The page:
Be safe around school buses
Hello pencils. Hello books. Hello teachers’ happy looks. School’s back from summer.
We love visiting schools on the first day of class. Those who wonder if administrators, teachers and staff care about students need only watch children return to school after summer break. We enjoy capturing the smiles, high fives and hugs as students walk through doors held open by eager principals and teachers.
But the start of a new school year also means a change in our morning and afternoon commutes as those big yellow school buses full of our most precious cargo are back on the roads. Tuesday afternoon’s accident in the Rising Sun area could not have been a more scary reminder to all drivers on county roads this week.
AAA Mid-Atlantic and the Mid-Atlantic Foundation for Safety and Education are once again urging motorists to slow down and stay alert in neighborhoods and school zones through the annual “School’s Open — Drive Carefully” campaign.
“As schools re-open, motorists must remember to be extra alert, slow down and observe the lower speed limits in school zones and residential areas, as children gather at neighborhood bus stops or are walking to and from school,” said Ragina Cooper Averella, manager of public and government affairs at AAA Mid-Atlantic. “Additionally, drivers must remember it’s the law to stop, in either direction of the road, for school buses when their lights are flashing red, as children may be crossing the street to either board the bus or get off.”
In 2014, nearly one-fifth of the 1,070 children 14 years and younger killed in traffic crashes were pedestrians, according to the National Highway Traffic Safety Administration. Of the child pedestrians killed in single-vehicle crashes, 79 percent of the 203 children were struck by the front of the vehicle, the auto club states.
“More school-age pedestrians have been killed from 7 a.m. to 8 a.m. and 3 p.m. to 4 p.m. than any other time of the day,” said Myra Wieman, traffic safety program manager with the Mid-Atlantic Foundation for Safety and Education. “Parents and guardians are urged to talk to their children about traffic rules and safety.”
As part of the “School’s Open — Drive Carefully” campaign, the auto club and the Mid-Atlantic Foundation for Safety and Education offer the following tips for drivers as school buses are back on the road.
•Slow down, follow the speed limit and be prepared to stop. Whether you are driving on a highway, in a residential neighborhood or on one of Cecil County’s winding country roads, take your time and pay attention to what is around your vehicle. Watch out for children who may dash out into the street or buses that may be coming to a stop. Keep in mind, many school zones now have speed cameras stationed in them.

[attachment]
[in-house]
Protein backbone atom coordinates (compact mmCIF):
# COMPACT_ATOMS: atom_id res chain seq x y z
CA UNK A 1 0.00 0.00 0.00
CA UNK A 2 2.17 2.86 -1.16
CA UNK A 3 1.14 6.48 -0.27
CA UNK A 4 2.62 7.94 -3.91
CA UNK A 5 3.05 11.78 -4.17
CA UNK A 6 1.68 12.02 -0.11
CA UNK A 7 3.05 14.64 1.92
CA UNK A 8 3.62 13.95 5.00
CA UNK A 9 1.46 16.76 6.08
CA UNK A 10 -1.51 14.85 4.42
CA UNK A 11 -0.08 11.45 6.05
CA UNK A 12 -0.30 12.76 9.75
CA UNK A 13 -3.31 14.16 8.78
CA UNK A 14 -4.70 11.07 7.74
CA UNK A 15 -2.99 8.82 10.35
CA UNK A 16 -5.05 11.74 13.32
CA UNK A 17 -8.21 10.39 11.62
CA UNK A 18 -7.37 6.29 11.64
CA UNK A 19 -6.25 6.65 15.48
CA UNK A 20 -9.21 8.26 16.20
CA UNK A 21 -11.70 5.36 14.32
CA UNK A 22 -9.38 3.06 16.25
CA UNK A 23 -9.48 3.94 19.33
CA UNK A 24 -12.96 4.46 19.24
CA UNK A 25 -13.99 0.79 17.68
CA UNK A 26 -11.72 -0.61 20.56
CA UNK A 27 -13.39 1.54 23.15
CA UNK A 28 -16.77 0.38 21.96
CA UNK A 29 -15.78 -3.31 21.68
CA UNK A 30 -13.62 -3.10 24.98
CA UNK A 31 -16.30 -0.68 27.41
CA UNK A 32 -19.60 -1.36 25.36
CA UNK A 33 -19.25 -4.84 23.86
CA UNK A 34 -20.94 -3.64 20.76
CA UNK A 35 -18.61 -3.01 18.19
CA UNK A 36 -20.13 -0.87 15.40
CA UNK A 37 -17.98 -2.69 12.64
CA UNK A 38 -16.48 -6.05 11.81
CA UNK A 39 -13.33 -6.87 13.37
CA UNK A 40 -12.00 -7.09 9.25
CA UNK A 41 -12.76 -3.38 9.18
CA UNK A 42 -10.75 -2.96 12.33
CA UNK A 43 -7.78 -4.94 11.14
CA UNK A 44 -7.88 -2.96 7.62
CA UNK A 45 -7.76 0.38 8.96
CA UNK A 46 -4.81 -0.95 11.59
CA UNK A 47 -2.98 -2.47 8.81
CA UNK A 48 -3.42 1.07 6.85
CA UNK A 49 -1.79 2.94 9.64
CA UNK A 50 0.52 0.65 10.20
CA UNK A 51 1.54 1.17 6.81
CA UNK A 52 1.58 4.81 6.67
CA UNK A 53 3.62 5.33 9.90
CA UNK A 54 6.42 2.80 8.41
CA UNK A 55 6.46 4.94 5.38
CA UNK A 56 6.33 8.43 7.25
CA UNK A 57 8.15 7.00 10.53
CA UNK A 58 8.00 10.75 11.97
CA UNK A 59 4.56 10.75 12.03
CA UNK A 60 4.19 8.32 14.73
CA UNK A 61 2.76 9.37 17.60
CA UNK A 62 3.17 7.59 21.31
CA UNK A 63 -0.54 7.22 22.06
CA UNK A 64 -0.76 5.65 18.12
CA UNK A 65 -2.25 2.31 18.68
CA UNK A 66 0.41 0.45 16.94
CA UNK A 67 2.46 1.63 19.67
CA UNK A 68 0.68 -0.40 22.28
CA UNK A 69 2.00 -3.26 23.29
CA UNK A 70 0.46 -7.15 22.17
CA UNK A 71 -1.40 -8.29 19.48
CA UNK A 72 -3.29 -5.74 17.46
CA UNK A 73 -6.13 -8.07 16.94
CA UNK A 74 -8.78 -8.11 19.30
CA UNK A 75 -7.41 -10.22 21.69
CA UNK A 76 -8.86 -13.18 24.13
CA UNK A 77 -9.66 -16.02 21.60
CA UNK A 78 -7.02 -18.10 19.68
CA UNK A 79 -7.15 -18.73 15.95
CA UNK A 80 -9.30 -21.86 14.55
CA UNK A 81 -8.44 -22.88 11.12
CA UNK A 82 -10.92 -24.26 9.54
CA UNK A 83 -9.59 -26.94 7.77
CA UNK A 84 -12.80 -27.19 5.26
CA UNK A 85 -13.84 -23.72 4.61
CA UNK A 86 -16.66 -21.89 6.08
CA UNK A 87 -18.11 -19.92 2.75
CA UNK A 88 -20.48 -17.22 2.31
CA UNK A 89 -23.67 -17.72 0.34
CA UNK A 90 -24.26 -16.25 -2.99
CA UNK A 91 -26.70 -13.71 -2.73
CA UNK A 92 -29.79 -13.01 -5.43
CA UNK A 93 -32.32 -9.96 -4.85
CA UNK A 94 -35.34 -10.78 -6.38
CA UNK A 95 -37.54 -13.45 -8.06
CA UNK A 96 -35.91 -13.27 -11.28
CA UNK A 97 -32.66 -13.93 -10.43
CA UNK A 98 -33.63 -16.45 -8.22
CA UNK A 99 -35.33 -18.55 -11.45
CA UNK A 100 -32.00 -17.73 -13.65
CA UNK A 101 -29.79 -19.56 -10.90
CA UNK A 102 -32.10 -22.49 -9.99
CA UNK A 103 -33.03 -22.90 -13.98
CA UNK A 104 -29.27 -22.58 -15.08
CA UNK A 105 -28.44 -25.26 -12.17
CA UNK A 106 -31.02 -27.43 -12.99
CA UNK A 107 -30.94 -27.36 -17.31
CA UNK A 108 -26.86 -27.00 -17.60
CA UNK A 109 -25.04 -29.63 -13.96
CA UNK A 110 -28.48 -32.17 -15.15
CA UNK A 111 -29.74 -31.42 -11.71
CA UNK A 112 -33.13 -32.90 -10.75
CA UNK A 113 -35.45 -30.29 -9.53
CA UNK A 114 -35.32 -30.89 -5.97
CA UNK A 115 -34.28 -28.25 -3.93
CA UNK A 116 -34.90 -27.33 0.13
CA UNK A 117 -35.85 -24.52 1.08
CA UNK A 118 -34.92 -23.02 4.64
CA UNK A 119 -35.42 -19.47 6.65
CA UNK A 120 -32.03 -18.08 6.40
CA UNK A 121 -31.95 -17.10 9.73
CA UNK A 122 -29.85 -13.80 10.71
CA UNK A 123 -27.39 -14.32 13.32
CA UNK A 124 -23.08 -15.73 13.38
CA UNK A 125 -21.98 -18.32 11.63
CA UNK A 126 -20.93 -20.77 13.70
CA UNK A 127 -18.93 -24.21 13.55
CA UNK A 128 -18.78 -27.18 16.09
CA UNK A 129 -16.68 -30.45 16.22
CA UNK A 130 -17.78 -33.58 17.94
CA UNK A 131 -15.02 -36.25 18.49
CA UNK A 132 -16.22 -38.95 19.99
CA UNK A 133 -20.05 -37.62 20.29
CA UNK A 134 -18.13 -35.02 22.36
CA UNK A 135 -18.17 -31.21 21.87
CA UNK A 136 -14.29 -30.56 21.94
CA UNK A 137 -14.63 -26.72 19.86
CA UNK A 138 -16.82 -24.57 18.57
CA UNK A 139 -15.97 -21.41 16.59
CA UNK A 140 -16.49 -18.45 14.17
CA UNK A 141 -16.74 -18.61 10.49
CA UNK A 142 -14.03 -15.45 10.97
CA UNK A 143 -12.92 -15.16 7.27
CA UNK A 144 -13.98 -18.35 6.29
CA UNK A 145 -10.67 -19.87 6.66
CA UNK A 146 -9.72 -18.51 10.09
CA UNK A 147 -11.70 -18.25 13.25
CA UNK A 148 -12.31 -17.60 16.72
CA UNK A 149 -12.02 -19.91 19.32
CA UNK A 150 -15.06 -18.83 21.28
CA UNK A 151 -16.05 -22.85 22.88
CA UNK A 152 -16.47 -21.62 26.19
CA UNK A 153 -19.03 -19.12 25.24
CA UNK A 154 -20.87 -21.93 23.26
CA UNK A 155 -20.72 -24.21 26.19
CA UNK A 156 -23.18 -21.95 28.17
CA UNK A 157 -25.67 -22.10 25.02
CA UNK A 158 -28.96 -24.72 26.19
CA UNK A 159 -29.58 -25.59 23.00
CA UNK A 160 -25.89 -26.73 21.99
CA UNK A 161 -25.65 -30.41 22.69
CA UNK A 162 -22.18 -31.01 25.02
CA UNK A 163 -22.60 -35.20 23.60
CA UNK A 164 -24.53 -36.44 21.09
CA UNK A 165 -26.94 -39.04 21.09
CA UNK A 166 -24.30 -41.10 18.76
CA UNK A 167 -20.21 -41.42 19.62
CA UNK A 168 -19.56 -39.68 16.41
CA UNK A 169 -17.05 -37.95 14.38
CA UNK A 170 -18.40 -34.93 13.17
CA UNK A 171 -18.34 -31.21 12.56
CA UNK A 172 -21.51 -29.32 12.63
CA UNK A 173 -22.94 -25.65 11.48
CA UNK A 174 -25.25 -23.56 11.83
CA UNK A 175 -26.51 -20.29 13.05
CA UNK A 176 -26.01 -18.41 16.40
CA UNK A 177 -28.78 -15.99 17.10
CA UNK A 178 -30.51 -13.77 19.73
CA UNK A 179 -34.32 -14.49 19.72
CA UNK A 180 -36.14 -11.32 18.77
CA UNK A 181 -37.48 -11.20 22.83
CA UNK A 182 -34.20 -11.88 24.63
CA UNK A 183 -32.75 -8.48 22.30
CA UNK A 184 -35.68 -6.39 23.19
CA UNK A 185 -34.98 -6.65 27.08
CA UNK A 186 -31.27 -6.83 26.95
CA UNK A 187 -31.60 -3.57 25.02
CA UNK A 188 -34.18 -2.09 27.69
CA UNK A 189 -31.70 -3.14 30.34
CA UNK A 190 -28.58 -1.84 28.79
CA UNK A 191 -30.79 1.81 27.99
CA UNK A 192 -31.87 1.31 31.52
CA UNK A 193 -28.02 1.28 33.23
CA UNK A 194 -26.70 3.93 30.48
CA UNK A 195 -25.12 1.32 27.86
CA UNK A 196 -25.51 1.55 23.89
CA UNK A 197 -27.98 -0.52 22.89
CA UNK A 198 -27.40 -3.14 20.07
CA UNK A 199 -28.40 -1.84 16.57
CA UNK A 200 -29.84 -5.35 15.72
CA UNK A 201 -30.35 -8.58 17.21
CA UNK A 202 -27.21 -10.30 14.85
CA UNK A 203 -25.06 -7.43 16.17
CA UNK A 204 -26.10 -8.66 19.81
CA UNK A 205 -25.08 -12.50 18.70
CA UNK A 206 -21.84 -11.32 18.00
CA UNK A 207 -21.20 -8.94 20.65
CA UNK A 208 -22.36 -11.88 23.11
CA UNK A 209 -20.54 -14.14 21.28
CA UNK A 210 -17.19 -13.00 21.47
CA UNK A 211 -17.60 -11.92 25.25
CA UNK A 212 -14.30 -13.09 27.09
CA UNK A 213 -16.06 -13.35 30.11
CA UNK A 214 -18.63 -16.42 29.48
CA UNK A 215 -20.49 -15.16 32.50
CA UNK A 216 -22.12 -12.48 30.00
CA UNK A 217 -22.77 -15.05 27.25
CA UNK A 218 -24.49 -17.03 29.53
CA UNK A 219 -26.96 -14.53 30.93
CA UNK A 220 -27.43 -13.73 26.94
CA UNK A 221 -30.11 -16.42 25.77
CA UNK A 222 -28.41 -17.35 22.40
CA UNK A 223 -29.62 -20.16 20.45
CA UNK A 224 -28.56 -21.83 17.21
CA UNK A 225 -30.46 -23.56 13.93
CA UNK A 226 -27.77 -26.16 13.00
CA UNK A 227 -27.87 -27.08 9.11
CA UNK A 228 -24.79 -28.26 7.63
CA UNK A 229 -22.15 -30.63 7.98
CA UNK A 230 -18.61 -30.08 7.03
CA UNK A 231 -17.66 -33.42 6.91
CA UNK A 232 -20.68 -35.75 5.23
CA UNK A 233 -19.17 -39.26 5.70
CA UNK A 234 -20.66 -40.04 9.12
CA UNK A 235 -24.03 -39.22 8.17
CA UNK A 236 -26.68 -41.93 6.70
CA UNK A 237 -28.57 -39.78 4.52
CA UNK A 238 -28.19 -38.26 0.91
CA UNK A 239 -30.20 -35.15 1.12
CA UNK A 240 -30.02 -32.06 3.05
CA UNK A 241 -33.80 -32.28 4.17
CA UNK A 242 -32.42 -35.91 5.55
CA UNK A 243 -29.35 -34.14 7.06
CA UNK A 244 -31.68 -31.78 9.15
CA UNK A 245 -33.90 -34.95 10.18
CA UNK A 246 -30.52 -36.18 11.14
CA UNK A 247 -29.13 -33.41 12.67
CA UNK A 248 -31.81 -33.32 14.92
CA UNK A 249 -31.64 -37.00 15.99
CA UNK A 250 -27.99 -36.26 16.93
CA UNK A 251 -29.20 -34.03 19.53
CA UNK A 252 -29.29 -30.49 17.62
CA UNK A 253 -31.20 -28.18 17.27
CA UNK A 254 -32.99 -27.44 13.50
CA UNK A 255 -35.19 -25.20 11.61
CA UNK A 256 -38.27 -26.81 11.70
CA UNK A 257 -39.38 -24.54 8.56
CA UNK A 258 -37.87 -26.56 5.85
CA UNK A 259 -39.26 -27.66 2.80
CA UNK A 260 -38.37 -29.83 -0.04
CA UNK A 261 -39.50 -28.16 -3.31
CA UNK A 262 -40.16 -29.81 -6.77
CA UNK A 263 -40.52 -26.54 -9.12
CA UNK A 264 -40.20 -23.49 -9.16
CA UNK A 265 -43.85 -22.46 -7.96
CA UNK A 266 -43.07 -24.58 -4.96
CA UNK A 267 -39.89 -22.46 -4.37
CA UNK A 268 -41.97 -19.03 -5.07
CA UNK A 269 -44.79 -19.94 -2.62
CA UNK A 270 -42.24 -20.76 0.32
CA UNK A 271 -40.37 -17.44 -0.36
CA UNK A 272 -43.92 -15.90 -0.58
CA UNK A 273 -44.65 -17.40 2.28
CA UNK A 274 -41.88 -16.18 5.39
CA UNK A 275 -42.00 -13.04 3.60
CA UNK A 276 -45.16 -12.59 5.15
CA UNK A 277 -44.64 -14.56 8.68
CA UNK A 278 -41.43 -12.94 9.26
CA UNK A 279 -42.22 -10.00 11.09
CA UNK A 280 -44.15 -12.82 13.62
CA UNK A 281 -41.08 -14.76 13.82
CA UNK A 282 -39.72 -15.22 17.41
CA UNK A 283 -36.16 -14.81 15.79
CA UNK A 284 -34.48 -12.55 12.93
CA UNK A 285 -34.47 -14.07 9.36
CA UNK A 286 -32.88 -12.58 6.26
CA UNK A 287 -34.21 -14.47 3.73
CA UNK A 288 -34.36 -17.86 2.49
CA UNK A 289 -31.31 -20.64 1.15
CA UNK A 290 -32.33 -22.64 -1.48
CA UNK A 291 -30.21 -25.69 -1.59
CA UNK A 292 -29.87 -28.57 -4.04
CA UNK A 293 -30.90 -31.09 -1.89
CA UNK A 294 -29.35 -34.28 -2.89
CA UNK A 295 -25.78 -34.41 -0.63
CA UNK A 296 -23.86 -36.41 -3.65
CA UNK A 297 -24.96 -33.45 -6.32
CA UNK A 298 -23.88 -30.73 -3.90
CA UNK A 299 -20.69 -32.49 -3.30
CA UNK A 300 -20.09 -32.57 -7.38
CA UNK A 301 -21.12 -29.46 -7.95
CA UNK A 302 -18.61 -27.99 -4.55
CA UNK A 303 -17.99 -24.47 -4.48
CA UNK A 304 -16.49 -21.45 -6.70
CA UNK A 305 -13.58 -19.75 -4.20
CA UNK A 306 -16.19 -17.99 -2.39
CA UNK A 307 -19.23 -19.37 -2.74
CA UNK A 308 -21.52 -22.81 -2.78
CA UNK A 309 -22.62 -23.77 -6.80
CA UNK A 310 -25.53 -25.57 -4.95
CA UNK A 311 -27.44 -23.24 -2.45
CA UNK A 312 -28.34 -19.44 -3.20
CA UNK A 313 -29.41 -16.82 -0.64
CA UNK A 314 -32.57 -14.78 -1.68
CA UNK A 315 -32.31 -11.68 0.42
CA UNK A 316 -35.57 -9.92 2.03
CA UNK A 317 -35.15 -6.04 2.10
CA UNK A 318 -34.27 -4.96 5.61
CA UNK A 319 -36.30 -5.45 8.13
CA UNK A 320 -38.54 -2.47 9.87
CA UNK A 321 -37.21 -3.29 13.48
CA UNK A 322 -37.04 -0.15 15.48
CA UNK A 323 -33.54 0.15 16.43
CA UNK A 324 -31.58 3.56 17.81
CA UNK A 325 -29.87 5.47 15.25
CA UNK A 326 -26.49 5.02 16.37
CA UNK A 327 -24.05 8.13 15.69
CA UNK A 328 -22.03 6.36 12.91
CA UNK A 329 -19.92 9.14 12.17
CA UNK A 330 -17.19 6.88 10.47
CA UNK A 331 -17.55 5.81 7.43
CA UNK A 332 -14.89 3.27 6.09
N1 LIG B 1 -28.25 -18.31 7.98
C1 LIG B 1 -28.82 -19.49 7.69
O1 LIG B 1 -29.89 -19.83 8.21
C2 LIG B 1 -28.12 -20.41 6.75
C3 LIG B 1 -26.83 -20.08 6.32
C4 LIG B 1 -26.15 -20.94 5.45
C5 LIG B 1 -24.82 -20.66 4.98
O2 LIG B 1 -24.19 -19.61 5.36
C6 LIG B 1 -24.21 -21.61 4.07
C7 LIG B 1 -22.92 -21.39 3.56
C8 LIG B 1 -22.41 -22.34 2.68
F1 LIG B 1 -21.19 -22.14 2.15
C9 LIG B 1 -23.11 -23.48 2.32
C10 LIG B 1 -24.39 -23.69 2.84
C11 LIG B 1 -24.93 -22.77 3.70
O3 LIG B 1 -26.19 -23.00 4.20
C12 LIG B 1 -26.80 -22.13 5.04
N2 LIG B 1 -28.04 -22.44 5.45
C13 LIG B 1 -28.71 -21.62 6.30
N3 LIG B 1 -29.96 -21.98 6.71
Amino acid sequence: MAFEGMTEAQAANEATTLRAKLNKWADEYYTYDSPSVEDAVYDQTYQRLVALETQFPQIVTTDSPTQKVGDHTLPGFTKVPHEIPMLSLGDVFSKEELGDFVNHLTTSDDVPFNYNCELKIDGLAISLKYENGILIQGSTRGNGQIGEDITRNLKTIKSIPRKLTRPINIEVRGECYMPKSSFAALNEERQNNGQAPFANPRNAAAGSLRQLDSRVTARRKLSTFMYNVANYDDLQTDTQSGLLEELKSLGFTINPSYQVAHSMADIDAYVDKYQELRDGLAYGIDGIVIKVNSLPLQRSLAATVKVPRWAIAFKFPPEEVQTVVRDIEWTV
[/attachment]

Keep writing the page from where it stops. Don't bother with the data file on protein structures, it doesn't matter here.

•Also, come to a complete stop at intersections with stop signs. Research shows that more than one-third of drivers roll through stop signs in school zones or neighborhoods, according to the AAA news release. Look for clues of children nearby such as crossing guards, bicycles and playgrounds.
•Scan between parked cars, the auto club advises, because children can quickly dart out between them or other objects along the roadway.
•Stop for school buses, no matter how tempting it may be to drive around them. Not only is it dangerous to go around a bus that is loading or unloading children, it is against the law. Go ahead and slow down when you see those yellow lights flashing on the bus; they mean the driver is about to stop and pick up or drop off children. When the lights go red and the stop arm swings out from the bus, students are hopping on or off the bus. Not stopping for a school bus can result in costly fines, according to the Maryland State Police. A police officer can issue a $570 citation and assess up to three points for failure to stop for a school bus that is flashing red lights, according to AAA. Bus drivers can report vehicle information to law enforcement and a warning will be issued to drivers if the owner of the vehicle cannot be determined.
•As with any time you get behind the wheel, minimize distractions. To be blunt, put down your phone.
The first days of a school year are filled with promise: the promise of new teachers, new lessons and new friends. So let’s all be a little more cautious, and patient, on the road as we get back in the swing of the school year.